Radical Holiness Conquers Evil

I’ve been doing a pretty poor job of keeping up on making posts lately. Sorry. We’ve been really busy here at NAC and writing blog entires has been unfortunately demoted to next to last on my list of things-to-do… right above exercising. Nevertheless, I will continue to try and post on a (quasi)daily basis, and attempt to make them interesting and relevant at that.

Recently, I’ve been quite struck by the impact that we can make on people’s lives in very small and often overlooked ways. That being said, I am also greatly aware that making statements like the one I just made has become absolutely cliché—and I don’t intend to flatter you with humble platitudes…

Here’s the deal: we are all called to be radically holy. Radically holy! I mean being holy, period, is pretty much off most people’s radar screen—how in the world are we supposed to be radically holy? Certainly, we hear the word tossed around at Mass on Sundays, we sing about it in songs, and some actually even ask God to make them such, but what do we intend?

God understands our weakness—our continual self-absorption and ego-driven, consumeristic mindset; after all, he is God. But, saying that he understands us does not mean that he desires us to continue being that way. Maybe I can word that even more strongly and say that he actively and passionately desires us to be otherwise, even to the point of sending his Son to die for those sins we indulge in each day. This distinction is precisely the difference between pop-psychology and real religion: popular ‘spirituality’ says, “God understands and won’t judge us harshly”; true faith says, “God understands and expects us to change, so that when just judgment is offered, we might be granted the good he also desires to give us [i.e. eternal life].”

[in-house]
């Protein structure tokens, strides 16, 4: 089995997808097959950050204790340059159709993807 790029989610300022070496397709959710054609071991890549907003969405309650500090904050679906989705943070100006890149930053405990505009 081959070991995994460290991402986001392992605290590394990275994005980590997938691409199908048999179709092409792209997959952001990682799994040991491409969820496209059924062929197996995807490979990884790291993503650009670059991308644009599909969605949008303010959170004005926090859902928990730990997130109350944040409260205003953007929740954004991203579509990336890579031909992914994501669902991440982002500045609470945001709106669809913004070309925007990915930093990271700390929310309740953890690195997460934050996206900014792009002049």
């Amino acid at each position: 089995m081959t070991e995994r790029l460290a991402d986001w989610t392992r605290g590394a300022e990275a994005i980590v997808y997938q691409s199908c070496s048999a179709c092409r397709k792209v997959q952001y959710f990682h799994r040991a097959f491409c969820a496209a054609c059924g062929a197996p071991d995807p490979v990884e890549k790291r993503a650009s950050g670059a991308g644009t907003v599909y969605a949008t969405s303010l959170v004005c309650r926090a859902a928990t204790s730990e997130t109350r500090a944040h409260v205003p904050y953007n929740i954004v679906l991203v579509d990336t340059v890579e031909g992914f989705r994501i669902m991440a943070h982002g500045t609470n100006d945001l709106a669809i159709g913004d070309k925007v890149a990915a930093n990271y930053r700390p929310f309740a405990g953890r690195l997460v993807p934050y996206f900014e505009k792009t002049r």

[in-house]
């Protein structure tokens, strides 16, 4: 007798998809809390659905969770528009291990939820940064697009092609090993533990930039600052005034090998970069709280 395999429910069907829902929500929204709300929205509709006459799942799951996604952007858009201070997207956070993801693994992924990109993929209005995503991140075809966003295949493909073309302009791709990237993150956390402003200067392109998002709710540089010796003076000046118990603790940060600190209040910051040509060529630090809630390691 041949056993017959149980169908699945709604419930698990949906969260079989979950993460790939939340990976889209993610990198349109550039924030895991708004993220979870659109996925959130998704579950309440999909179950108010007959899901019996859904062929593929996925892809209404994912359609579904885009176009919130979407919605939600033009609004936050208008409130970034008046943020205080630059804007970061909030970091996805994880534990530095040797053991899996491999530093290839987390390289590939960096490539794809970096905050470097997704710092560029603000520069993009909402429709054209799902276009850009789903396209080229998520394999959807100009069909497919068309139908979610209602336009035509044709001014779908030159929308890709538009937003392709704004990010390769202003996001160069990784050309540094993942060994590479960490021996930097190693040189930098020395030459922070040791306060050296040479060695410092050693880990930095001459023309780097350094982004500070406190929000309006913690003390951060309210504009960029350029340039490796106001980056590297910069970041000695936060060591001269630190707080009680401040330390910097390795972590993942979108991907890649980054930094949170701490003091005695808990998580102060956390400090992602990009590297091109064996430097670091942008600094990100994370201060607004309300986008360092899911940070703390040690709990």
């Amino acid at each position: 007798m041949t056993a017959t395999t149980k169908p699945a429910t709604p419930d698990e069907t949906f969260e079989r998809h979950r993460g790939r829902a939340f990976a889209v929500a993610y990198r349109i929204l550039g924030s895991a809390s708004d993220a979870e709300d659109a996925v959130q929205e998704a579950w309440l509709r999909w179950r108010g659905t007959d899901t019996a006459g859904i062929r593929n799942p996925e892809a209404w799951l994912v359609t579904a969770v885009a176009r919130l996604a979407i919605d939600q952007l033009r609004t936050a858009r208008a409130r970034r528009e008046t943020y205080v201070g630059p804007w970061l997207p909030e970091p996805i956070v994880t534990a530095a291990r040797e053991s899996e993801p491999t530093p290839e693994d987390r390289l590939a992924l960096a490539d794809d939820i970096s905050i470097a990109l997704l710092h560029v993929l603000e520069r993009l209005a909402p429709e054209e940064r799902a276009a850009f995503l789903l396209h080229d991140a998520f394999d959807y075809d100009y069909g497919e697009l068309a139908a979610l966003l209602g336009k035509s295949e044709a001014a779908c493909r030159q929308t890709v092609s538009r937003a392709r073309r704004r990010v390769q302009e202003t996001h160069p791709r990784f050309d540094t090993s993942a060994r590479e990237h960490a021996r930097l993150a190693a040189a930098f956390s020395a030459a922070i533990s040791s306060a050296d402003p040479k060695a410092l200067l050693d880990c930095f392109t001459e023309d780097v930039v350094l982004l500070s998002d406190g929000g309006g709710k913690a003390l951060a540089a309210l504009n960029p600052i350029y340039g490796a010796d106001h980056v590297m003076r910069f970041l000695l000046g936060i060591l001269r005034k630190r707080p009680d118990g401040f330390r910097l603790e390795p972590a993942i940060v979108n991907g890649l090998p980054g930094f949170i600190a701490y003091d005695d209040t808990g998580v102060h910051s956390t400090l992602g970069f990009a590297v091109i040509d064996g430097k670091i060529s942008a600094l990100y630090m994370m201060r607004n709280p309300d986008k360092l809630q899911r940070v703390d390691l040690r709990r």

In the first case, God judges lightly, but at the same time is really devoid of offering any real good to us since we aren’t willing to concede that he actually has the power to do anything. In other words, most popular modern notions of God’s mercy fail to see him as God, and instead project an idea of human ‘mercy’ (full of its inadequacy and finitude) onto the divine, simply allowing him to overlook evil. God can overlook evil—in fact he can destroy its power—but to do so man must be willing to cooperate, since we are the creators of evil, and thereby continually subject to it until we allow God to take it from us.

I say again, we are all called to be radically holy, and to offer others the small and often overlooked acts of charity that provide such a huge impact on their lives. However, I mean it in light of this greater scope of the reality of God’s mercy. Our charity provides more than simply a cozy feeling to someone in need; it is an assent of our will to the will of God in overcoming the evil that permeates this world, and thereby launches us—with divine assistance—toward the ultimate and achievable end of true sanctity and eternal life.